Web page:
Monday, November 17, 2008

Wasting Billions on an Automaker Bailout?

The smallish three US automakers, General Motors, Chrysler, and Ford, are all suffering huge losses and have a staggering amount of debt on their books at a time when their products simply aren't moving off showroom floors.

Democrats in Congress are looking to give the automakers a bailout. Some figures thrown about are up to $50 billion. That's a curious fact, given that the automakers are actually worth just about $7 billion these days.

Automakers have struggled to compete with foreign companies, not on quality terms, but on the cost to produce. American cars and trucks are sought after because that's what many people want, but GM, Ford and Chrysler are all saddled with huge costs that the foreign automakers don't have.

Unions have gold plated benefits packages that must be funded by those automakers, and that adds thousands to the cost of each car that rolls off the factory assembly line.

You could have two identical car factories in the US producing vehicles that are in the same segment of the market, and if one is unionized and the other isn't, the non-union factory costs will be so much less that the cars can not only be marketed for less, but the company that runs that factory can make more per vehicle.

That's the exact situation facing US automakers as foreign companies have multiple factories in the US where the per-vehicle profits are anywhere from about $1,000 to $1,500. Comparable UAW factories (the unionized US automakers have no choice in the matter) see losses on every vehicle, with Ford taking the biggest hit at nearly $1,500 in losses per vehicle.

It's simply unsustainable. Bailing out the automakers isn't going to save these companies. It's going to save the UAW - the union workers who have basically run American owned automakers into the ground.

There is absolutely no reason to bail out the automakers in this fashion. None.

If the automakers threaten to go into bankruptcy, that would be the best thing for these companies since it would actually enable them to restructure their debt and the contracts with the unions to put them on a sound financial footing and improve their competitiveness with foreign automakers producing vehicles domestically.

We've seen how airlines have been able to restructure and become more competitive in the process, so there's no reason to believe that the automakers can't similarly engage in the restructuring of their contracts to improve the long term survivability of the automakers.

However, you can expect the unions to make such a stink and for their Democrat backers to foist a bailout on an industry that can ill afford any such steps. All any such bailout will accomplish is delay the failure and exacerbate the competitive disadvantage with the foreign automakers.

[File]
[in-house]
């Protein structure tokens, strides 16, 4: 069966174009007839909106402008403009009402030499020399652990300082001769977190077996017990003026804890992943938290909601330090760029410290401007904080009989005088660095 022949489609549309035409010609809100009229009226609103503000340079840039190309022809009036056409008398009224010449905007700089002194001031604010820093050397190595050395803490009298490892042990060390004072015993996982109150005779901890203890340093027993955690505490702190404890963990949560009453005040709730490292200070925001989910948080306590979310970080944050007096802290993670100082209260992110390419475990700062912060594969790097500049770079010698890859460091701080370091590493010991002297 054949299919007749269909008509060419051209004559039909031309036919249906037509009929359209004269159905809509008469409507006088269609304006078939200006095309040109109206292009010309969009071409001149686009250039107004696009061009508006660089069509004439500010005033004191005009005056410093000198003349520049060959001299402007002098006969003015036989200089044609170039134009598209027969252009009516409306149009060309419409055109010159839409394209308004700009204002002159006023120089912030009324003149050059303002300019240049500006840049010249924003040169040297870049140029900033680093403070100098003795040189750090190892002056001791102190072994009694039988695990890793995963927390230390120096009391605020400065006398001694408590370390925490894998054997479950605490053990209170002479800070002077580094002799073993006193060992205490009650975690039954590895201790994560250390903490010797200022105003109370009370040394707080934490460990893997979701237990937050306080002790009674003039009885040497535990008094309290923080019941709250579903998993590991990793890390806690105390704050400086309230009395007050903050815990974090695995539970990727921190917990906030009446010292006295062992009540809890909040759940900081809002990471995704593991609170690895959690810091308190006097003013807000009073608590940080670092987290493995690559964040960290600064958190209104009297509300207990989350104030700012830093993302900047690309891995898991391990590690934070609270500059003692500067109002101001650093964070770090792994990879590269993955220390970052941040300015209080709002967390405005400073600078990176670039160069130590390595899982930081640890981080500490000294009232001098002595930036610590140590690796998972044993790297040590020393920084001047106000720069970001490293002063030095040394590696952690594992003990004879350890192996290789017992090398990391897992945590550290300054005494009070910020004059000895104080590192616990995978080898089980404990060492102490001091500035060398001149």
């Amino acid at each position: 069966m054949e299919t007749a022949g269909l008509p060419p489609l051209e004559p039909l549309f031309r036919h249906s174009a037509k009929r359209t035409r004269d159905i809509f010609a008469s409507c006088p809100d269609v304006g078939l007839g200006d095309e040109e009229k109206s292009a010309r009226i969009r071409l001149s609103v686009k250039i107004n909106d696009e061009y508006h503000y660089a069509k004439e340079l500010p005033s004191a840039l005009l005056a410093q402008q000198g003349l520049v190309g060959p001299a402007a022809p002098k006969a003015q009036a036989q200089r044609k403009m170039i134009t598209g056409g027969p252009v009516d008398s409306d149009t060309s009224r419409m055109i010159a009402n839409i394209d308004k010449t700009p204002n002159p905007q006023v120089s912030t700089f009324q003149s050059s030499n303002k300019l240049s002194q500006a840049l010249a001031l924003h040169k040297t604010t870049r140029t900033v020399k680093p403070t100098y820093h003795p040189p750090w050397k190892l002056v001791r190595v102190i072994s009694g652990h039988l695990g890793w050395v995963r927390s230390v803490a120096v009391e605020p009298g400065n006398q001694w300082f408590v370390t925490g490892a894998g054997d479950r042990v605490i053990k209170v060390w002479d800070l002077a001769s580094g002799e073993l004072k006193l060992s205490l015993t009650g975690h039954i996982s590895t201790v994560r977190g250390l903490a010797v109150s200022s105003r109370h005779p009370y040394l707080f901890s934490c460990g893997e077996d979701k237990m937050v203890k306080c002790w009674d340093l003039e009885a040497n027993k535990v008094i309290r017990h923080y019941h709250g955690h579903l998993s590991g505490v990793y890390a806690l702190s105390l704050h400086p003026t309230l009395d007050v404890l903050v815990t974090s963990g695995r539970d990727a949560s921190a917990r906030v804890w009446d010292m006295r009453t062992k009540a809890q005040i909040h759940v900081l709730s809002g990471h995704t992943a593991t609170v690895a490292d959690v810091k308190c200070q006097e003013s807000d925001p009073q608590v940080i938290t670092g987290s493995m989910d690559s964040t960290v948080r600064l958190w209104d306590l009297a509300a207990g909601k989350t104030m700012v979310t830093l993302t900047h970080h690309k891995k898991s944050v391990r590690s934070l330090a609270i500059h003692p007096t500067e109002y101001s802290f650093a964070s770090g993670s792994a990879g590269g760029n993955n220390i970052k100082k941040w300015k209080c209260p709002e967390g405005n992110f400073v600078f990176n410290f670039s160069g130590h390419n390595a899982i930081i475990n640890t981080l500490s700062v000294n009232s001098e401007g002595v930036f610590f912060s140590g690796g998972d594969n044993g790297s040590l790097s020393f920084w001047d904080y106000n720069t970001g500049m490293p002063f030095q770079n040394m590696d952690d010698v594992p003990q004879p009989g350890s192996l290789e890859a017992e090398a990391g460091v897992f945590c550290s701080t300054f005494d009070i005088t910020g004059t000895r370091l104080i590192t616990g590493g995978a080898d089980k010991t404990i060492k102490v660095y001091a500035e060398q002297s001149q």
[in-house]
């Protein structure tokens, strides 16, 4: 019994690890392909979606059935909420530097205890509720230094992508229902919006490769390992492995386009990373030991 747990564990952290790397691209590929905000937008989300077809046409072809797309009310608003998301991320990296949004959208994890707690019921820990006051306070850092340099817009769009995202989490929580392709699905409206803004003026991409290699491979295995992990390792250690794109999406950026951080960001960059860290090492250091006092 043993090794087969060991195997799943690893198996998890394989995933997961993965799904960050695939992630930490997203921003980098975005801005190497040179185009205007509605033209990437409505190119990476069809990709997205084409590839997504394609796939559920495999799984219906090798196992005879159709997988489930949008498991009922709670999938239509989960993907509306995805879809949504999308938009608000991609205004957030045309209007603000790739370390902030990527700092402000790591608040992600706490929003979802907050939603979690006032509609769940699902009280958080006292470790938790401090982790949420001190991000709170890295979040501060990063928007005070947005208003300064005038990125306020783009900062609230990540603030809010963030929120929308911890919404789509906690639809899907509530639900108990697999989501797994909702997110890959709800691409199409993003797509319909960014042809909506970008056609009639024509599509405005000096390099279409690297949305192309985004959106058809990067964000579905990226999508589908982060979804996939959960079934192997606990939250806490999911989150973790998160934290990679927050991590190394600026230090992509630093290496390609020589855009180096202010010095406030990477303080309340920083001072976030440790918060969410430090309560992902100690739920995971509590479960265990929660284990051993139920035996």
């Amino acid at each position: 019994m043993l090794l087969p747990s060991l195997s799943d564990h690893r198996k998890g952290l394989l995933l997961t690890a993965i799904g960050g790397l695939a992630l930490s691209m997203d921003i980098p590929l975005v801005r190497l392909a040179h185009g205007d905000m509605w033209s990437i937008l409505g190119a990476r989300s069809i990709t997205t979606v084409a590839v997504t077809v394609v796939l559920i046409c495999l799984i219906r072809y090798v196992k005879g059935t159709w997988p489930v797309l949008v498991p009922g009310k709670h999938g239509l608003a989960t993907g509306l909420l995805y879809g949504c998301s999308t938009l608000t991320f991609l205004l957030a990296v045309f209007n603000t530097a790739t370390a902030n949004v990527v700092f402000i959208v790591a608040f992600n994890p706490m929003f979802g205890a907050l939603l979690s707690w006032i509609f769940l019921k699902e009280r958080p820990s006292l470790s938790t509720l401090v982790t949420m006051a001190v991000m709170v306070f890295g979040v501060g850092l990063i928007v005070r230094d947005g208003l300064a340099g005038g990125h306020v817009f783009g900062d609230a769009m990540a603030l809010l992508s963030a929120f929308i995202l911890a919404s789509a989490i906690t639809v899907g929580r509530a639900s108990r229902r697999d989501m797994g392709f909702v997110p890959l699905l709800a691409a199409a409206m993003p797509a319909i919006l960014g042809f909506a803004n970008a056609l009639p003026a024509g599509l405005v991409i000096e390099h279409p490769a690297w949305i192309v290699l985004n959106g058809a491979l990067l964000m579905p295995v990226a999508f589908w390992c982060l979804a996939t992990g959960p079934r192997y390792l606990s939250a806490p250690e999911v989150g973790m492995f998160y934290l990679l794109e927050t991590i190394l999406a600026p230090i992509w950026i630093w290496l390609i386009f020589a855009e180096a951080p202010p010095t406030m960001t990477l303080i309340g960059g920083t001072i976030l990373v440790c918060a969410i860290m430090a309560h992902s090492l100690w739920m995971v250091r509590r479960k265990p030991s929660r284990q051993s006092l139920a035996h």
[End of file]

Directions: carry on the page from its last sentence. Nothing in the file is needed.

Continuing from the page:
The US automakers are busy talking about how they're going to cut back on development cycles and other cost cutting measures that will affect product lines going forward and make the vehicles even less desirable. That's the absolute wrong prescription to improve the health of US automakers.

Meanwhile, watch for homeowners to try and game the system to take advantage of the perverse incentives to actually miss mortgage payments to qualify for the new homeowner bailout plan that will enable lenders and borrowers to reconfigure their loans.

Neither of these bailouts actually makes much sense for taxpayers or has any basis in sound economic policy. Bad business decisions should not be insured against all risk, yet the bailouts do just that. They eliminate the risk from bad business decisions.


US cars are quite competitive compared with foreign automakers in every area except the cost to produce.

That can be traced directly to the unions, so any bailout will not change this situation but drag out the costs and unprofitability of the automakers until such time that they can somehow reorganize their debts and return to profitability by reducing the union costs per vehicle.

Bankruptcy helped steer airlines to improve their balance sheets and reduce overhead, and yet Congress is pushing to maintain the status quo here. Hot Air also notes the similarities between the Fannie Mae/Freddie Mac situation to the automakers and how Barney Frank is pushing for a auto bailout.

As I've been saying for some time now, just because someone has tenure in Congress it doesn't mean that they have experience or knowledge, or are even right. Frank has been wrong about the solvency of Fannie and Freddie, and he's now pushing the wrong prescription to fix what is wrong with the automakers.

It's past time to let the markets fix the automakers - by allowing them to engage in reorganization under the Bankruptcy code to improve their balance sheet and return to profitability in a way that will speed the recovery.

Of course, that would reduce the power of the unions, specifically the UAW, which the Democrats have no interest in watching happen. That is why the Democrats will attempt to push through this bailout, and the GOP will likely go along with it claiming that it will help save jobs.

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